Sometimes I see patients with acute conditions of PF. This usually occurs as a result of a sudden increase in activity, such as when a walker decides to become a runner. This also happens when a person increases their usual running mileage.
I always check dorsiflexion range of motion in clients. Depending on whom you read, dorsiflexion should be about 10-20 degrees. Michael was under 10 degrees. It is no surprise that the risk of plantar fasciitis significantly goes up with restriction of ankle dorsiflexion. The plantar fascia helps assist in the propulsive toe-off phase of gait, which is critical in this stage because of the windlass effect. When the windlass effect is increased, it creates greater stress within the plantar fascia.
Michael has pronation issues as well. Overpronation is a common precipitating factor, as is overuse. When a foot posturally pronates or supinates, sometimes the calcaneus stays in place, but in more severe cases it will "follow" the foot, tilting medially or laterally depending.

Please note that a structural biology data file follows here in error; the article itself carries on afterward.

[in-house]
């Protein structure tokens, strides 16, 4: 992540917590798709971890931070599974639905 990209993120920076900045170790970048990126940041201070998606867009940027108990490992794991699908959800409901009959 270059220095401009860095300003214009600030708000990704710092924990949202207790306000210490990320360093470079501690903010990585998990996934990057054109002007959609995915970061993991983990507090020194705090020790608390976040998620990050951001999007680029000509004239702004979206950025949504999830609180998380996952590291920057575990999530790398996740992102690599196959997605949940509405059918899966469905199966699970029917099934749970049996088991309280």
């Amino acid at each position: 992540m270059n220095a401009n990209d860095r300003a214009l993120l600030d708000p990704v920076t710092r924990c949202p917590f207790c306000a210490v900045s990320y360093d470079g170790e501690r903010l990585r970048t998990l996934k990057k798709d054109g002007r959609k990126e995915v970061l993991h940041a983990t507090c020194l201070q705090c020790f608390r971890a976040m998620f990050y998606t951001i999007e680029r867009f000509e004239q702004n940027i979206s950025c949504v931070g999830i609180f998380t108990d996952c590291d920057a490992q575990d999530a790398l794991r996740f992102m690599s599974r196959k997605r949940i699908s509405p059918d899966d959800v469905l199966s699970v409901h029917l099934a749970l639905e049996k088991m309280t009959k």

In Michael's case, I went through the PF treatment checklist (see part 1 of this article) and asked him what treatments he had already had. He was taking OTC anti-inflammatories and had been provided with a cortisone injection by his podiatrist. He had made several visits to an acupuncturist, receiving little relief.
The first several treatments with me included use of warm laser, deep-muscle stimulation and transverse friction massage. I concentrated on areas where I felt scar tissue within the fascia. The warmth of the laser and the vibration/percussion from the DMS softened the tissue and prepared the fascia to allow me to go in deep and hard using an instrument to stimulate fibroblast proliferation.